Boat show big business for Lake Lanier companies – Gainesville …

Local dock builders, marinas, boat dealers, organizations and educational institutions are playing a large role in the event and make up a significant portion of the vendors in Atlanta.

As a result, the show is not only a showcase of extremely expensive boats or fishing equipment and expertise in the Southeast, it’s a forum for innovation and news around Lake Lanier.

This year, Lanier Technical College will reveal its plans to establish a marine technology degree program that for now will focus on engine maintenance and repair but could eventually encompass a wide range of disciplines.

Lanier Tech President Ray Perren will discuss plans to launch the program in 2019. The move is intended to offer students a path to employment in a growing field in Georgia, which ranks ninth in the nation in sales of boats and equipment — adding up to $550 million in sales in the state, according to the organizers of the Atlanta Boat Show.

Perren will discuss the program at the show beginning at 9 a.m. Thursday at the World Congress Center.

Meanwhile, Hoschton’s Windsong Sailing Academy is ringing in its 20th year at the show.

“It’s one of the largest events for the sailing community, and it’s been a hugely successful event for us in the past years,” said David Crumbley, owner and operator of the academy.

Crumbley and his American Sailing Academy-certified instructors offer a wide variety of classes and training on everything from introductory sailing to survival at sea.

Windsong Sailing will offer seminars on Friday, Saturday and Sunday focusing on introductory sailing, celestial navigation and chartering tips and tricks.

“Coastal navigation is what you do near land when you can see coastal features,” Crumbley said. “Celestial navigation is what you do in the middle of the ocean.”

Chartering tips and tricks will focus on how to rent a sailboat while traveling. The academy’s general instruction includes about 200 classes, but the academy also offers just-for-fun programs for both singles and couples.

The Atlanta Boat Show is going to be a critical event for Matt Thompson and his son, Tyler, this year. They’re launching their smart-dock startup: Dock IQ.

Thompson talked to The Times in June about his business, which was then called Watch My Dock — a combination of hardware and app that would allow dock owners to keep tabs on their equipment while they were away.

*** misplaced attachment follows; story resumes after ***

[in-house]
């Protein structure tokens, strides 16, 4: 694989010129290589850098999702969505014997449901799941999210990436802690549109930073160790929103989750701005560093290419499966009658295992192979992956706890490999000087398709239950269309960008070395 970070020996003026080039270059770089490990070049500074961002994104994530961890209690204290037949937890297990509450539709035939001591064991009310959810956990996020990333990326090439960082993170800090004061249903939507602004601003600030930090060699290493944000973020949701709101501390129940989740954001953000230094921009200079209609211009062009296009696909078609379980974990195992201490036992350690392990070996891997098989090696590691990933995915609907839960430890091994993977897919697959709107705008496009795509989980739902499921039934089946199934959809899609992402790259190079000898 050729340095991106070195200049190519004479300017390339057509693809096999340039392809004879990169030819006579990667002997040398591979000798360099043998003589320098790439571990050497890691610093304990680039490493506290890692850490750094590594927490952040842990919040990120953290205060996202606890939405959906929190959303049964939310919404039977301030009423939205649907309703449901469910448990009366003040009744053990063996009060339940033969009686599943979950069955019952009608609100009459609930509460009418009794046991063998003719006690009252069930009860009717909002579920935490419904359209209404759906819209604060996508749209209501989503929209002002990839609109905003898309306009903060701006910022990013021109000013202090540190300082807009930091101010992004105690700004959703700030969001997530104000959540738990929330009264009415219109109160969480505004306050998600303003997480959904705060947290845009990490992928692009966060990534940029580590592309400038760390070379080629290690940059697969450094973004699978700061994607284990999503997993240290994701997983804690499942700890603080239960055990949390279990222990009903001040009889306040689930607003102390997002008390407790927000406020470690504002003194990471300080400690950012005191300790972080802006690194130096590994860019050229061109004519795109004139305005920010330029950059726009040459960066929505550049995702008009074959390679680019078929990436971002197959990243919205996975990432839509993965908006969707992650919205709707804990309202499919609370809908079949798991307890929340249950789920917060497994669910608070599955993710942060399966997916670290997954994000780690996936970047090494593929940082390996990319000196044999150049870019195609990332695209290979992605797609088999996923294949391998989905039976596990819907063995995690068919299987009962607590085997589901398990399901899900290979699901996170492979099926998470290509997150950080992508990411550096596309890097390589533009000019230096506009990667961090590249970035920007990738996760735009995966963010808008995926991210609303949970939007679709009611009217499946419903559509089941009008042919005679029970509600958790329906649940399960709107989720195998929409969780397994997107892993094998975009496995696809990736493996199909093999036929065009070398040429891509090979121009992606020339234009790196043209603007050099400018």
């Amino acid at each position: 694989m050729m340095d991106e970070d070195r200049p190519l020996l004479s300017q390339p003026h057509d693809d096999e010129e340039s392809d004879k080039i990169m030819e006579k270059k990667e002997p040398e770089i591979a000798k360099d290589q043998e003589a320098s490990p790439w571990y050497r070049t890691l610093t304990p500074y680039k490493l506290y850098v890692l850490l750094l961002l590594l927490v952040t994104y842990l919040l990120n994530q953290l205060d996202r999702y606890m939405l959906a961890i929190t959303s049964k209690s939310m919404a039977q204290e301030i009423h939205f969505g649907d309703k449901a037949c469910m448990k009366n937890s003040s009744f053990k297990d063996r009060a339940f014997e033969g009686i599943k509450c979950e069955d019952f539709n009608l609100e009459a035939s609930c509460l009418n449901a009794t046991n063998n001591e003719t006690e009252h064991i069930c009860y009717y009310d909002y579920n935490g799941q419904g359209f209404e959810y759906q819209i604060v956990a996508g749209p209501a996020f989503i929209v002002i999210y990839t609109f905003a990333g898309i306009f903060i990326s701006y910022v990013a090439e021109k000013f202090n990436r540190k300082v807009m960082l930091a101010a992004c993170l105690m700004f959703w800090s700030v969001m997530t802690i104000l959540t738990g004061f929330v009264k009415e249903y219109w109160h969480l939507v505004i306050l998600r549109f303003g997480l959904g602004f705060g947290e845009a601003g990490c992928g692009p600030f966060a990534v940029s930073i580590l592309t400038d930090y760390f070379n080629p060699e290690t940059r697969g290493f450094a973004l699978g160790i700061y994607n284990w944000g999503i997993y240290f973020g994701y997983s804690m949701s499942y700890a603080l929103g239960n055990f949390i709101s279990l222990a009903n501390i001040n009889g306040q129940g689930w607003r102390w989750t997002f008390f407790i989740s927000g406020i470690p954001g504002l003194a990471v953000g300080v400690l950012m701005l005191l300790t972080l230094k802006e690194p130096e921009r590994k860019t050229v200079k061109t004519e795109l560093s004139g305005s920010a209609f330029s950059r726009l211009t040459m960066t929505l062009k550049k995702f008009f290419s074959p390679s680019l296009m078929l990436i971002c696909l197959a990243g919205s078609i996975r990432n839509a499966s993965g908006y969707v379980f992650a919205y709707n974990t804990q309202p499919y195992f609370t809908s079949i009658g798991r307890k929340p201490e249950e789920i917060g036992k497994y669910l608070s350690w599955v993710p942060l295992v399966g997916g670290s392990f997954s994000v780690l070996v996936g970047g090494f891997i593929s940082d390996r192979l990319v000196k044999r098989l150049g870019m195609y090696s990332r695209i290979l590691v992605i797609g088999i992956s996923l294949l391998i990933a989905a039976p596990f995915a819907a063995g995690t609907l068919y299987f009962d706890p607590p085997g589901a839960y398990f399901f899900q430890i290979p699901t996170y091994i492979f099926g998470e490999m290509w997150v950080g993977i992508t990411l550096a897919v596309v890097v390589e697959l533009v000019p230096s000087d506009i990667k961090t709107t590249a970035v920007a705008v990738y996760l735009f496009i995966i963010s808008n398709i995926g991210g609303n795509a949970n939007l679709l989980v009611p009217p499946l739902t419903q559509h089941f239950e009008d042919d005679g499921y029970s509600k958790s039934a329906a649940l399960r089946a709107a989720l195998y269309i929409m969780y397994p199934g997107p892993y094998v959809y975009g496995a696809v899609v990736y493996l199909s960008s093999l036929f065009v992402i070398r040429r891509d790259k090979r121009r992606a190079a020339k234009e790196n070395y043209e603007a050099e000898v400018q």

But since then, the idea has grown into a full-fledged smart dock business that mirrors what Amazon’s Alexa has brought to the home.

“It’s really evolved. It started out just being a dock monitoring service, but it really ended up being more of a security system, a video camera — and not just monitoring the dock depth — but partnering with the dock dealers,” Thompson said. “We’re adding GPS tracking, even to the dock so if you’re dock breaks loose (you can find it).”

The business is based on a piece of cellular-capable hardware installed to the dock that includes a security camera. It connects to two apps, one provided to the customer and another provided to dock dealers.

Customers are able to connect to their security camera, monitor dock depth, check the GPS devices attached to their boats and other vessels, and — if they’ve hired a dock service company — to even request their dock be moved with the changing lake level.

The business was borne out of Thompson’s own frustration. Living in Atlanta but owning a home on Lake Lanier, he found he was always worried about the condition of his dock and boat.

“My focus was taking care of that dock that I spent $40,000 on, taking care of my boat lift that I spent another $10,000 on. I’ve got a Sea Ray sitting on top for another $30,000, and I’ve got two Wave Runners sitting over there. If you add all that up, you’re looking at $100,000,” Thompson said in June. “That’s what I was worried about: how to protect that.”

But now, he’s created an Uber-style app for dock service. His app will allow lake dwellers to simply tap their screen and notify their dock servicer that they need their dock moved.

Thompson’s hope is to save money for both dock companies — who spend huge amounts of cash on gas, equipment and people to boat around the lake checking docks that don’t actually need to be moved — and customers who pay potentially hefty annual subscriptions for dock service.

Look for the Thompsons and Dock IQ at the Marine Specialties booth at the boat show.


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